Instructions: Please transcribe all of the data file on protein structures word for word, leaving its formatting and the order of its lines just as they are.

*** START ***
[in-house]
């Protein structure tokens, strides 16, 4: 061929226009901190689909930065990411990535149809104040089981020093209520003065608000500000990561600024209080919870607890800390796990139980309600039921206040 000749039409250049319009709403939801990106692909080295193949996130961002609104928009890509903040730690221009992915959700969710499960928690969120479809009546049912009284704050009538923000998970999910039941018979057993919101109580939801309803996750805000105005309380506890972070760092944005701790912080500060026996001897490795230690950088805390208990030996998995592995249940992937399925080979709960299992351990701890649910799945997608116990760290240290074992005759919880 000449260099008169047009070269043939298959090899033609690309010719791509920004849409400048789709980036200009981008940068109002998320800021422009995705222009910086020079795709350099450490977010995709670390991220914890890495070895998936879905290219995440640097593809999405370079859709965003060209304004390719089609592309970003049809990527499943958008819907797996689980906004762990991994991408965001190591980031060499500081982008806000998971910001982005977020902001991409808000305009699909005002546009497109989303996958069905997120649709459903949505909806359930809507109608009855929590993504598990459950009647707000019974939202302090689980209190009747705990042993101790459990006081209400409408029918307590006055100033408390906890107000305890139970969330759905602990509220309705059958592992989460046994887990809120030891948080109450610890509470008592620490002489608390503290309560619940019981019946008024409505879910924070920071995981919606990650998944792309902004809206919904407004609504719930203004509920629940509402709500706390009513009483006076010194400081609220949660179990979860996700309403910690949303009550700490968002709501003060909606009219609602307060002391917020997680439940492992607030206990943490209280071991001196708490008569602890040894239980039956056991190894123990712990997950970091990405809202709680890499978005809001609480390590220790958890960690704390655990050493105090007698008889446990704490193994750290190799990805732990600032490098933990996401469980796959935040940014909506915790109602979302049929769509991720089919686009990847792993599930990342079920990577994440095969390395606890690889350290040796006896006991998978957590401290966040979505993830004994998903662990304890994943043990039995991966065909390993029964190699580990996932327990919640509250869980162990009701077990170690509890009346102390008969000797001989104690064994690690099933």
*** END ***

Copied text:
[in-house]
């Protein structure tokens, strides 16, 4: 061929226009901190689909930065990411990535149809104040089981020093209520003065608000500000990561600024209080919870607890800390796990139980309600039921206040 000749039409250049319009709403939801990106692909080295193949996130961002609104928009890509903040730690221009992915959700969710499960928690969120479809009546049912009284704050009538923000998970999910039941018979057993919101109580939801309803996750805000105005309380506890972070760092944005701790912080500060026996001897490795230690950088805390208990030996998995592995249940992937399925080979709960299992351990701890649910799945997608116990760290240290074992005759919880 000449260099008169047009070269043939298959090899033609690309010719791509920004849409400048789709980036200009981008940068109002998320800021422009995705222009910086020079795709350099450490977010995709670390991220914890890495070895998936879905290219995440640097593809999405370079859709965003060209304004390719089609592309970003049809990527499943958008819907797996689980906004762990991994991408965001190591980031060499500081982008806000998971910001982005977020902001991409808000305009699909005002546009497109989303996958069905997120649709459903949505909806359930809507109608009855929590993504598990459950009647707000019974939202302090689980209190009747705990042993101790459990006081209400409408029918307590006055100033408390906890107000305890139970969330759905602990509220309705059958592992989460046994887990809120030891948080109450610890509470008592620490002489608390503290309560619940019981019946008024409505879910924070920071995981919606990650998944792309902004809206919904407004609504719930203004509920629940509402709500706390009513009483006076010194400081609220949660179990979860996700309403910690949303009550700490968002709501003060909606009219609602307060002391917020997680439940492992607030206990943490209280071991001196708490008569602890040894239980039956056991190894123990712990997950970091990405809202709680890499978005809001609480390590220790958890960690704390655990050493105090007698008889446990704490193994750290190799990805732990600032490098933990996401469980796959935040940014909506915790109602979302049929769509991720089919686009990847792993599930990342079920990577994440095969390395606890690889350290040796006896006991998978957590401290966040979505993830004994998903662990304890994943043990039995991966065909390993029964190699580990996932327990919640509250869980162990009701077990170690509890009346102390008969000797001989104690064994690690099933």